“A Pigs Tail” How are pigs really raised?

As populations continue to grow and evolve so do the conventional practices of modern agriculture.  Today we find ourselves facing a technologically savvy customer, who demands to know not only where their food comes from, but how it is grown and processed.

I have to say I cannot blame them.  Just like our farm families, agriculture’s customers just want to know what they are consuming so they can feed their families in the best way possible.  Because today’s customers are, on average, displaced directly from agriculture by at least two generations, we find them turning to the internet for information to fill the knowledge gap caused by this displacement from the industry.

This is where many organizations take advantage, by placing their agendas ahead of our customers.  They do this through propaganda and misleading false information that plays on our customer’s emotions.   The Humane Society of the United States is one such organization that often plays on emotion with disregard to the Ag industry to place their agenda before that of our customers.

The Humane Society of the United States (who, might I add, has no affiliation with your local humane society or pet shelter) published a video last Wednesday for National Food Day entitled “A Pig’s Tail”.  This animated film was designed to play on the emotions of today’s youth setting aside the facts and understanding of the conventional farming practices that were portrayed.

“A Pigs Tail” shows pigs being raised indoors portraying this as a bad practice.  So why do farmers choose to raise these animals inside?

Pigs are very susceptible to disease, parasites and are sensitive to sunlight.  Raising them indoors helps the farmer protect the animals from these issues.  Raising pigs outdoors would cause a dramatic increase in run-off and damage to the land, which would greatly threaten the environment.

Dr. Beth Young, veterinarian for the University of Missouri commercial agriculture program explains how commercial hog farms and growing methods have not only increased the quality of life for the animals but decreased the risk of disease and parasitic problems farmers and hogs were once faced with.  Examples include a decrease in trichinella and toxoplasma along with almost full eradication of lung worms and kidney worms.

HSUS successfully portrayed “Factory Farming” as a torturous way of living for the animals. Are factory farms really bad?

In a previous blog post that showcased my parents and Hayden Farms I tried to shed some light on “Factory Farms”.  Factory Farming is defined as the process of raising livestock in confinement at high stocking density, where a farm operates as a business — a practice typical in industrial farming by agribusinesses.  This is not a definition that I can agree with.  The majority of farmers like my parents and many other farmers and ranchers alike are nothing more than wholesome, down to earth family run operations.  This, I believe is something that is disregarded among many organizations who place their agendas above our customers.  Whether a farmer has 5 cows or 5,000 cows, the management of those animals will be operated like a business.  The mismanagement of 5 cows can break a farmer no different than the mismanagement of 5,000 cows.  At the end of the day just because a family owned farm has a large operation doesn’t mean they are a “factory farm”.  Small or large, farmers and ranchers strive to maintain a high quality of life for their animals and the land.  Ryan Goodman does a good job explaining “Factory Farms”, CAFO’s and cattle feedlots in a previous post “What is a Cattle Feedlot?”.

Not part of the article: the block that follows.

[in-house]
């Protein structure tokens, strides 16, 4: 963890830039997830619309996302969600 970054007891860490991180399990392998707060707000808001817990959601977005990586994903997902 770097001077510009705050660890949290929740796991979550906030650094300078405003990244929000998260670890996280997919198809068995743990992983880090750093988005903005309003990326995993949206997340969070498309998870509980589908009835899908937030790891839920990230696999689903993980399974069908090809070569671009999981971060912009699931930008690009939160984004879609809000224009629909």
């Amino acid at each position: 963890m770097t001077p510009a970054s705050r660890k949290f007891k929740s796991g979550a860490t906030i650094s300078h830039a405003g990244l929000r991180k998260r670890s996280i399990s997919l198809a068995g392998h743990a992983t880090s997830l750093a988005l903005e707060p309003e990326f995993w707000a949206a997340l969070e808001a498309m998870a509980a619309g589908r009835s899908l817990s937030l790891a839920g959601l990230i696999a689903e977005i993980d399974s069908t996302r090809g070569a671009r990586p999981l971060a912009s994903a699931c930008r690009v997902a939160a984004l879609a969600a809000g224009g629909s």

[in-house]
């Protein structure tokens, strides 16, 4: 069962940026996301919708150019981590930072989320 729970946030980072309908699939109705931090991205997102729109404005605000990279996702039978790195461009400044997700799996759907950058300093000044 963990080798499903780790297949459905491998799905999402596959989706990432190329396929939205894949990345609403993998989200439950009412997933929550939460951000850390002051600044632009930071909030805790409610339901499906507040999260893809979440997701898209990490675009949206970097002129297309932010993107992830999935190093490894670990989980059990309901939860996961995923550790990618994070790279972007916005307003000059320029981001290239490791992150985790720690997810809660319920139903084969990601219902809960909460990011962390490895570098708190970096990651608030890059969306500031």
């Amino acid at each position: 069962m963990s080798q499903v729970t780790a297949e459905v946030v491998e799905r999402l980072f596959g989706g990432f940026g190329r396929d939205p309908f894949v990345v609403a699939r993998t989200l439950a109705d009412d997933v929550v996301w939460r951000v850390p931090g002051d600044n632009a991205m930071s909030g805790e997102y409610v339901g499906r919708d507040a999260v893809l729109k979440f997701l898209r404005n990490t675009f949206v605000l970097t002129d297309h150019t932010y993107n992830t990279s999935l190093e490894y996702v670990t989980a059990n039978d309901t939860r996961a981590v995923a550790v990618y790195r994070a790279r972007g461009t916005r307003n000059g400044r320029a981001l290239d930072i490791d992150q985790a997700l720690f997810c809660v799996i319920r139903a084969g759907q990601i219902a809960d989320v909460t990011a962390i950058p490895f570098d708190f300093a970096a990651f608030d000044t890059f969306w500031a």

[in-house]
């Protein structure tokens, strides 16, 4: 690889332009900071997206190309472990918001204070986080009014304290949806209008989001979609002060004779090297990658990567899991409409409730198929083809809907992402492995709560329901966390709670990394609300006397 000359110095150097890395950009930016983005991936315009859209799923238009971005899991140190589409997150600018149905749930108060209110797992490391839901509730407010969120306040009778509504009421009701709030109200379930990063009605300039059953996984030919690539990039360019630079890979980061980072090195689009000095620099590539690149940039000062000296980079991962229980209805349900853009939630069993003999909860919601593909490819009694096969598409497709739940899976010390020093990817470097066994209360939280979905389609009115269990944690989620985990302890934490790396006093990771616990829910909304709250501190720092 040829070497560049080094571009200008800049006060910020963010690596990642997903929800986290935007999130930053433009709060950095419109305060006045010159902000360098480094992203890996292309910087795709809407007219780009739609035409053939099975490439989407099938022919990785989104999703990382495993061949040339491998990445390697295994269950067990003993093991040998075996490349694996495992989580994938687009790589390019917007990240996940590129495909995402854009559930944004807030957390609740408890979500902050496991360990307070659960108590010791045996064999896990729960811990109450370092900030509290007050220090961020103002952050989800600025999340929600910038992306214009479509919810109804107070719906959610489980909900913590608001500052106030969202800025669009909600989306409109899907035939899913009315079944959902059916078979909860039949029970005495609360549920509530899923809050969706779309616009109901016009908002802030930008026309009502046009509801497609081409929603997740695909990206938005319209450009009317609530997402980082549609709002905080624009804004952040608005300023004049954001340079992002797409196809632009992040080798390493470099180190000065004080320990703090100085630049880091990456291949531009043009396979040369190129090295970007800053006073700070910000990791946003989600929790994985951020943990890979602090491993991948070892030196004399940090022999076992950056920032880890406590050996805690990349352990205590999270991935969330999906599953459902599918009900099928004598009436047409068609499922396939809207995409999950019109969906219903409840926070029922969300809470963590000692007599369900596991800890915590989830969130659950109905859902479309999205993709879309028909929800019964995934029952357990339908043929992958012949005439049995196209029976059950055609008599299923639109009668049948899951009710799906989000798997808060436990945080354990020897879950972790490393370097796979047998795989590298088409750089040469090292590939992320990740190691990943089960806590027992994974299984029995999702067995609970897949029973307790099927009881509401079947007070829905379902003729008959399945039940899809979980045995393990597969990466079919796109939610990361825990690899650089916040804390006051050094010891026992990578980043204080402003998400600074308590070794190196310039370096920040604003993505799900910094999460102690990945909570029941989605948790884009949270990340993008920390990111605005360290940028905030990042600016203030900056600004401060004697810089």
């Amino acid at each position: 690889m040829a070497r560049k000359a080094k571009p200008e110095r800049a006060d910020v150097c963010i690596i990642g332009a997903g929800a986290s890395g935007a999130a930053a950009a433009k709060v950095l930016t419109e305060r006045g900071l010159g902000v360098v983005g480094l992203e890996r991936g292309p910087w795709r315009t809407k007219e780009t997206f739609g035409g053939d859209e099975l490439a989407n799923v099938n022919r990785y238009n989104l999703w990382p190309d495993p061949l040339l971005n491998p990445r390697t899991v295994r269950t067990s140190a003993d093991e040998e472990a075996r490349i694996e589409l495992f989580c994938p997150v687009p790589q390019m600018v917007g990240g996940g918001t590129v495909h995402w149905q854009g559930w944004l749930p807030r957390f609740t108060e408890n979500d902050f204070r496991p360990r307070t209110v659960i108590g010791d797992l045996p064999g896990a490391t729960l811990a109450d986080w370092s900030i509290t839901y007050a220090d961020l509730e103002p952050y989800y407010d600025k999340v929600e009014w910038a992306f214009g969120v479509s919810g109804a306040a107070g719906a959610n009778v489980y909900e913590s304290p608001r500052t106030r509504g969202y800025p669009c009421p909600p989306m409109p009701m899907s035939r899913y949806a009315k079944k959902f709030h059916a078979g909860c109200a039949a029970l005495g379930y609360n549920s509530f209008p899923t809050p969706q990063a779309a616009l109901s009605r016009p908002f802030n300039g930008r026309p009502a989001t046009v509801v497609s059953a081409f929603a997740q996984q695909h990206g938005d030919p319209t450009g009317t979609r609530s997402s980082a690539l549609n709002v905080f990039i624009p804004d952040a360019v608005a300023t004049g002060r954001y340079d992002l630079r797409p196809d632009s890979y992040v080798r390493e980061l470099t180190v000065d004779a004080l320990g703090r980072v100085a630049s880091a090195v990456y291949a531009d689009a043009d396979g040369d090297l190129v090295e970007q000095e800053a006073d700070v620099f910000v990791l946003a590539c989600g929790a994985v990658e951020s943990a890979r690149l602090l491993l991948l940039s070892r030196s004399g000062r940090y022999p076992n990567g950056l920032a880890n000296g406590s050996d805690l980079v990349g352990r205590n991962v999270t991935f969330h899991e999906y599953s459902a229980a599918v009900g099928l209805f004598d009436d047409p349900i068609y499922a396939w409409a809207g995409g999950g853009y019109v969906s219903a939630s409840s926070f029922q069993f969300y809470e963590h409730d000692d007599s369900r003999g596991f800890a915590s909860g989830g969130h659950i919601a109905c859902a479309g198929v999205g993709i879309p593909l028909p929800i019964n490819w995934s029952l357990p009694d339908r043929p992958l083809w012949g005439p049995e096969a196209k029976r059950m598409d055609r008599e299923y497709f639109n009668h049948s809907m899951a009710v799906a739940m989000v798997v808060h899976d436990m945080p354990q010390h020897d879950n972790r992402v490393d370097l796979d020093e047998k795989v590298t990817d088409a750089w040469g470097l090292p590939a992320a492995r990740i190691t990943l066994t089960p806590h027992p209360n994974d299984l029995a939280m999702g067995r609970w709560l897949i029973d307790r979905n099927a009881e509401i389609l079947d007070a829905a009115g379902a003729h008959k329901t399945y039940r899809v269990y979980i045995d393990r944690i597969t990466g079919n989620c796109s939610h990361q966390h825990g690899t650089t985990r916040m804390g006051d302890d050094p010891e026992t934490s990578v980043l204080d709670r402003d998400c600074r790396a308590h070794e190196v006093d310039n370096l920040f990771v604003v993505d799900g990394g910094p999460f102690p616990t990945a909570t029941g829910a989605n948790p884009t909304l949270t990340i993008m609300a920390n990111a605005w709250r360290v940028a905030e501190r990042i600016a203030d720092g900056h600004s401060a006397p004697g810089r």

Gestation crates, are they important?

This is a topic that HSUS has pursued very heavily. Gestation crates are crates large enough to house a full grown sow (female hog) while she is pregnant.  These crates separate the sows during pregnancy so the risk of fights and them hurting themselves is eliminated.

Research is currently being conducted to introduce new methods of housing pregnant sows.  Animal scientists and industry professionals are constantly working together to uncover new and innovative practices to alleviate the need for gestation crates that are both humane and economical.

In closing I’d like to share a few facts about pork production provided the US Farmers and Ranchers Alliance.

If you have a chance Ryan Goodman answers some questions that I may have left unanswered about HSUS’ “A Pigs Tail” video on his blog Agriculture Proud.

One thought on ““A Pigs Tail” How are pigs really raised?

  1. Pingback: ACF’s Top 12 of 2012′s Best Farmer & Rancher Blog Posts

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